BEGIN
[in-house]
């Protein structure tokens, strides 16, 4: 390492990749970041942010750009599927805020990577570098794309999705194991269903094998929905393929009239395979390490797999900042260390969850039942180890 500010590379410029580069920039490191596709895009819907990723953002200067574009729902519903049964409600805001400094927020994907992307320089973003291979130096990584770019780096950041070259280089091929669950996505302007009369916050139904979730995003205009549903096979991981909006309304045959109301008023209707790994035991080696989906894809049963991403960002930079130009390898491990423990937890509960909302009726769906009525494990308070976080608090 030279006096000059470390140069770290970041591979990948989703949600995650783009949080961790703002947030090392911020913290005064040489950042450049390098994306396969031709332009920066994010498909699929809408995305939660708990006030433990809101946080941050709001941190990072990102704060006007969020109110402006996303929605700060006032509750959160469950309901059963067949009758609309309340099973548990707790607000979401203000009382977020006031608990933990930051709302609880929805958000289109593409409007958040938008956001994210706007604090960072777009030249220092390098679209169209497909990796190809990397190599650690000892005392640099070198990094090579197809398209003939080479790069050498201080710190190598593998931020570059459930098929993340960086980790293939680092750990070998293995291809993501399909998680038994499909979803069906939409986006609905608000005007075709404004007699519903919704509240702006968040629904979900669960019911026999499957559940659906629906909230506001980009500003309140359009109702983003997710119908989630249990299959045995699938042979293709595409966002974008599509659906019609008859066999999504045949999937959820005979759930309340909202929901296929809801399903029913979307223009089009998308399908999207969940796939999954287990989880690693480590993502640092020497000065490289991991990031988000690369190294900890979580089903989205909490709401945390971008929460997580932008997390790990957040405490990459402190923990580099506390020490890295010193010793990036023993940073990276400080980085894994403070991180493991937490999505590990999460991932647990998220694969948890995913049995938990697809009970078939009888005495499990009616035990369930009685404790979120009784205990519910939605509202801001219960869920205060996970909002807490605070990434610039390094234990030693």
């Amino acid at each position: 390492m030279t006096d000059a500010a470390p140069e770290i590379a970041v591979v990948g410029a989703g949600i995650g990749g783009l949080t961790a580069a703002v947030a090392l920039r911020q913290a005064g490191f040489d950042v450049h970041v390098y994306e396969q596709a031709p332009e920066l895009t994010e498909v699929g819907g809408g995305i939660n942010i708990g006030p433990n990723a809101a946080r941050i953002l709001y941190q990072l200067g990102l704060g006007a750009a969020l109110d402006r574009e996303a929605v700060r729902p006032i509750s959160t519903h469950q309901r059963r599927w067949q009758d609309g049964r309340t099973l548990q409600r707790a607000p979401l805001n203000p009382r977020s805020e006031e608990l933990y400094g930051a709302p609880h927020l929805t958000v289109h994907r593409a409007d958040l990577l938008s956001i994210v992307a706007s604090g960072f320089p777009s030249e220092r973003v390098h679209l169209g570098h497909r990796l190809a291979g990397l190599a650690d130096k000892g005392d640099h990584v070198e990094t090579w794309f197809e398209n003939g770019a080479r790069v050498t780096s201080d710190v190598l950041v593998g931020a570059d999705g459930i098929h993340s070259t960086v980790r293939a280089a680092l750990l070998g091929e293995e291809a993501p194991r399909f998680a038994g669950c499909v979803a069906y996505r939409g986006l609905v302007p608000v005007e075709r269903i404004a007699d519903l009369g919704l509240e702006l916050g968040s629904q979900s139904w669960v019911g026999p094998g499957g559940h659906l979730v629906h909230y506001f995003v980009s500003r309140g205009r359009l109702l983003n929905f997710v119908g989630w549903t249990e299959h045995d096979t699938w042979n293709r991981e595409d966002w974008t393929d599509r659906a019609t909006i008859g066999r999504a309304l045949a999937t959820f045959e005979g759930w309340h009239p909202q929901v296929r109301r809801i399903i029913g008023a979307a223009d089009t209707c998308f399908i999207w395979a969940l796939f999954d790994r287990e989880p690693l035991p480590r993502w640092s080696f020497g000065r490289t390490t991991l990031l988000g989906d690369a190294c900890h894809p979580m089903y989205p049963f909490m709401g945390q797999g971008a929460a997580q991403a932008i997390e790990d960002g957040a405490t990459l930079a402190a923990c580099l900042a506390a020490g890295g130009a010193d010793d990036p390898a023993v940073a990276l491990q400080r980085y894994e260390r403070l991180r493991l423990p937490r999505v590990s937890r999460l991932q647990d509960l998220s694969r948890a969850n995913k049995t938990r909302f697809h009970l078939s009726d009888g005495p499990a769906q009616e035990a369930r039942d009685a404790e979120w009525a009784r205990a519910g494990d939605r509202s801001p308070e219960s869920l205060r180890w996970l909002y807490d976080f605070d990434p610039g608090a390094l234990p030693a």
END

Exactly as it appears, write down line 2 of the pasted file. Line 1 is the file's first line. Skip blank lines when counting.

């Protein structure tokens, strides 16, 4: 390492990749970041942010750009599927805020990577570098794309999705194991269903094998929905393929009239395979390490797999900042260390969850039942180890 500010590379410029580069920039490191596709895009819907990723953002200067574009729902519903049964409600805001400094927020994907992307320089973003291979130096990584770019780096950041070259280089091929669950996505302007009369916050139904979730995003205009549903096979991981909006309304045959109301008023209707790994035991080696989906894809049963991403960002930079130009390898491990423990937890509960909302009726769906009525494990308070976080608090 030279006096000059470390140069770290970041591979990948989703949600995650783009949080961790703002947030090392911020913290005064040489950042450049390098994306396969031709332009920066994010498909699929809408995305939660708990006030433990809101946080941050709001941190990072990102704060006007969020109110402006996303929605700060006032509750959160469950309901059963067949009758609309309340099973548990707790607000979401203000009382977020006031608990933990930051709302609880929805958000289109593409409007958040938008956001994210706007604090960072777009030249220092390098679209169209497909990796190809990397190599650690000892005392640099070198990094090579197809398209003939080479790069050498201080710190190598593998931020570059459930098929993340960086980790293939680092750990070998293995291809993501399909998680038994499909979803069906939409986006609905608000005007075709404004007699519903919704509240702006968040629904979900669960019911026999499957559940659906629906909230506001980009500003309140359009109702983003997710119908989630249990299959045995699938042979293709595409966002974008599509659906019609008859066999999504045949999937959820005979759930309340909202929901296929809801399903029913979307223009089009998308399908999207969940796939999954287990989880690693480590993502640092020497000065490289991991990031988000690369190294900890979580089903989205909490709401945390971008929460997580932008997390790990957040405490990459402190923990580099506390020490890295010193010793990036023993940073990276400080980085894994403070991180493991937490999505590990999460991932647990998220694969948890995913049995938990697809009970078939009888005495499990009616035990369930009685404790979120009784205990519910939605509202801001219960869920205060996970909002807490605070990434610039390094234990030693």